Oryx and Crake

Oryx and Crake (Paperback, 2009, Vintage Canada)

paperback, 416 pages

Published July 28, 2009 by Vintage Canada.

ISBN:
9780307398482

View on OpenLibrary

4 stars (13 reviews)

Oryx and Crake is at once an unforgettable love story and a compelling vision of the future. Snowman, known as Jimmy before mankind was overwhelmed by a plague, is struggling to survive in a world where he may be the last human, and mourning the loss of his best friend, Crake, and the beautiful and elusive Oryx whom they both loved. In search of answers, Snowman embarks on a journey–with the help of the green-eyed Children of Crake–through the lush wilderness that was so recently a great city, until powerful corporations took mankind on an uncontrolled genetic engineering ride. Margaret Atwood projects us into a near future that is both all too familiar and beyond our imagining.

34 editions

aaahhh I love this book

5 stars

MA has hitched her wagon to a bunch of problematic shit in recent days but this book fucking rules. It had a huge influence on me as a teen and just rocked my socks as I listened to the killer audiobook performance by Campbell Scott. Excited to discuss with the book club next week. Corknut!

Review of 'Oryx and Crake' on Goodreads

2 stars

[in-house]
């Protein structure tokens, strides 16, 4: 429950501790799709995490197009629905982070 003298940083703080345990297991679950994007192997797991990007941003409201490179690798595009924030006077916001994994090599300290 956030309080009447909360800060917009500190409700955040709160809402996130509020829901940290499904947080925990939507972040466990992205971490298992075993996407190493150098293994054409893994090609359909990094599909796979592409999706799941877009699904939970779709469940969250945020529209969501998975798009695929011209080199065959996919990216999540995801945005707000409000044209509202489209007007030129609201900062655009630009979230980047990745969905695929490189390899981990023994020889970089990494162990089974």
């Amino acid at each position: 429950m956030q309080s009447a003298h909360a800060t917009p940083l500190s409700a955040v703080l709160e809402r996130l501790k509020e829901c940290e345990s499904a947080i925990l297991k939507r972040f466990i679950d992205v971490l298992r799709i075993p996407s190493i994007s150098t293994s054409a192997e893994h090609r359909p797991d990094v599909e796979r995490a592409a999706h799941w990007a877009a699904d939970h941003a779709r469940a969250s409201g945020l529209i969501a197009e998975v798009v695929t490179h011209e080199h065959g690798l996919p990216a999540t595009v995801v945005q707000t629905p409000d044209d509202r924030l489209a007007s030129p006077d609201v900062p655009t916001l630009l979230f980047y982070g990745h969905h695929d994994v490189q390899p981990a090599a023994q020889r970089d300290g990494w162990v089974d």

After an apocalyptic disaster, Snowman is the sole caretaker of a group of Crakers--a simple-minded, genetically-engineered people. But his past haunts him, and he relives the events leading up to the world-altering disaster.It's hard for me to write anything about this novel without comparing it to Atwood's brilliant "Blind Assassin". The structure is very similar: an important event happened in the past, and the narrator slowly reveals the past while continuing on their life in their present. It's a tactic that worked well in "The Blind Assassin" because the narrator is a grandmother that I'm sure every reader could relate to. However, in "Oryx and Crake", the narrator is a crusty, disgruntled, semi-isolated man who is about as unappealing and uninteresting as a character can get. With "The Blind Assassin", the past event is a death, and we are intrigued right from the beginning because of the human connection, and …
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